Word Version

The Columbia Encyclopedia, Sixth Edition. 2001.
caballería (chivalry)
(shv´lr) (KEY) , system of ethical ideals that arose from feudalism and had its highest development in the 12th and
13th cent.
Chivalric ethics originated chiefly in France and Spain and spread rapidly to the rest of the Continent and to
England. They represented a fusion of Christian and military concepts of morality and still form the basis of
gentlemanly conduct. Noble youths became pages in the castles of other nobles at the age of 7; at 14 they trained as
squires in the service of knights, learning horsemanship and military techniques, and were themselves knighted,
usually at 21.
The chief chivalric virtues were piety, honor, valor, courtesy, chastity, and loyalty. The knight’s loyalty was due to
the spiritual master, God; to the temporal master, the suzerain; and to the mistress of the heart, his sworn love. Love,
in the chivalrous sense, was largely platonic; as a rule, only a virgin or another man’s wife could be the chosen
object of chivalrous love. With the cult of the Virgin Mary, the relegation of noblewomen to a pedestal reached its
highest expression.
The ideal of militant knighthood was greatly enhanced by the Crusades. The monastic orders of knighthood, the
Knights Templars and the Knights Hospitalers, produced soldiers sworn to uphold the Christian ideal. Besides the
battlefield, the tournament was the chief arena in which the virtues of chivalry could be proved. The code of
chivalrous conduct was worked out with great subtlety in the courts of love that flourished in France and in
Flanders. There the most arduous questions of love and honor were argued before the noble ladies who presided (see
courtly love). The French military hero Pierre Terrail, seigneur de Bayard, was said to be the last embodiment of the
ideals of chivalry.
In practice, chivalric conduct was never free from corruption, increasingly evident in the later Middle Ages. Courtly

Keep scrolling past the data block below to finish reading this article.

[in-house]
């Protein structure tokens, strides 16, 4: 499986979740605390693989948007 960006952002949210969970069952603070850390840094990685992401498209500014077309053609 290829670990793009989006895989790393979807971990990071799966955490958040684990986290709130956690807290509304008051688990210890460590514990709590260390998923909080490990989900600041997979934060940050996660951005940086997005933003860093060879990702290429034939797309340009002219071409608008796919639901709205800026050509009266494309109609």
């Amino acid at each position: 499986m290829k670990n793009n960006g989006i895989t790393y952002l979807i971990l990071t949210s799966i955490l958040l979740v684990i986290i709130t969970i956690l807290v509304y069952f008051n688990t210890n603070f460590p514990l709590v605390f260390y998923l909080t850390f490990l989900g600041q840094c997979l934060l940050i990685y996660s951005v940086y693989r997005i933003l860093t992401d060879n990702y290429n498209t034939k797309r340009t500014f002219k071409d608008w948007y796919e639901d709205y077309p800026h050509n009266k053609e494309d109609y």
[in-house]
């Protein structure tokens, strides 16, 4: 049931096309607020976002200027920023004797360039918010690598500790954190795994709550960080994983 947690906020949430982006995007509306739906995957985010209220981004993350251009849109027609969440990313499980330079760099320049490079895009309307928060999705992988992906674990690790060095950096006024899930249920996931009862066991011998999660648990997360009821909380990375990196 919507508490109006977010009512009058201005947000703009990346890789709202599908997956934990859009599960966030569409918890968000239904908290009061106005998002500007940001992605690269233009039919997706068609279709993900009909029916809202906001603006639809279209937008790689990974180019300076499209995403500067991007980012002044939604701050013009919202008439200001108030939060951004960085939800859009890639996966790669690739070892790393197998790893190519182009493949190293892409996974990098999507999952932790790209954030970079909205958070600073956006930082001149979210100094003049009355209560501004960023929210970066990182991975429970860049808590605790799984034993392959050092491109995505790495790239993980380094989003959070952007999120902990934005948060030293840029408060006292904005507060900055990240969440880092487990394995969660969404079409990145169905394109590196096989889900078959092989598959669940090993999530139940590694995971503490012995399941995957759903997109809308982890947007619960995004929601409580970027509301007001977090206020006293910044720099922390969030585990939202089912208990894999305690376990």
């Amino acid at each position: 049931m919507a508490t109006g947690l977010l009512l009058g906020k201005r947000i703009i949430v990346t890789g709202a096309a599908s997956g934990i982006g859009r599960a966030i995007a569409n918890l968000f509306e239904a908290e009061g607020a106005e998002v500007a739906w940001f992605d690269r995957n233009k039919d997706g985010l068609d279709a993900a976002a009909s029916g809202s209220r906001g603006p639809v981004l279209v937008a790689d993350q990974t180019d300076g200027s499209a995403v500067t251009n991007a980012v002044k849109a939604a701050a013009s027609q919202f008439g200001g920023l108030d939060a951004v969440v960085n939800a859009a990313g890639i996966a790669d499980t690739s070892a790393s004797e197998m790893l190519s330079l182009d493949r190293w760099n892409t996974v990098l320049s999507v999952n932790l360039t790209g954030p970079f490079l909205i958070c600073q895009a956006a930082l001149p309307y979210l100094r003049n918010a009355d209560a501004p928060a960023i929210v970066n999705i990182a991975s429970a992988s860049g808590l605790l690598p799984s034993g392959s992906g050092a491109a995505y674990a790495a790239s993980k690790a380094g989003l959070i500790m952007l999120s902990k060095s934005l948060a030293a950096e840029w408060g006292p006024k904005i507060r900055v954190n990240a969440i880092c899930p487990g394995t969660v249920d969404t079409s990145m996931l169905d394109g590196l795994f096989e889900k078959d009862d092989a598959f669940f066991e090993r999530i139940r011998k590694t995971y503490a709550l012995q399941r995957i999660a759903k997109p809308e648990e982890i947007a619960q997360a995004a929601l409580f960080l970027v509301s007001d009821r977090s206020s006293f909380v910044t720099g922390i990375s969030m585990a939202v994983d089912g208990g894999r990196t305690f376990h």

love often deteriorated into promiscuity and adultery and pious militance into barbarous warfare. Moreover, the
chivalric duties were not owed to those outside the bounds of feudal obligation. The outward trappings of chivalry
and knighthood declined in the 15th cent., by which time wars were fought for victory and individual valor was
irrelevant. Artificial orders of chivalry, such as the Order of the Golden Fleece (1423), were created by rulers to
promote loyalty; tournaments became ritualized, costly, and comparatively bloodless; the traditions of knighthood
became obsolete.
Medieval secular literature was primarily concerned with knighthood and chivalry. Two masterpieces of this
literature are the Chanson de Roland (c.1098; see Roland) and Sir Gawain and the Green Knight (see Pearl, The).
Arthurian legend and the chansons de geste furnished bases for many later romances and epics. The work of
Chrétien de Troyes and the Roman de la Rose also had tremendous influence on European literature. The endless
chivalrous and pastoral romances, still widely read in the 16th cent., were satirized by Cervantes in Don Quixote. In
the 19th cent., however, the romantic movement brought about a revival of chivalrous ideals and literature.
For the lyric poetry of the age of chivalry, see troubadours; trouvères; minnesinger.
See B. E. Broughton, Dictionary of Medieval Knighthood and Chivalry (1986); M. Keen, Chivalry (1984); H.
Chickering and T. H. Seiler, ed., The Study of Chivalry (1988).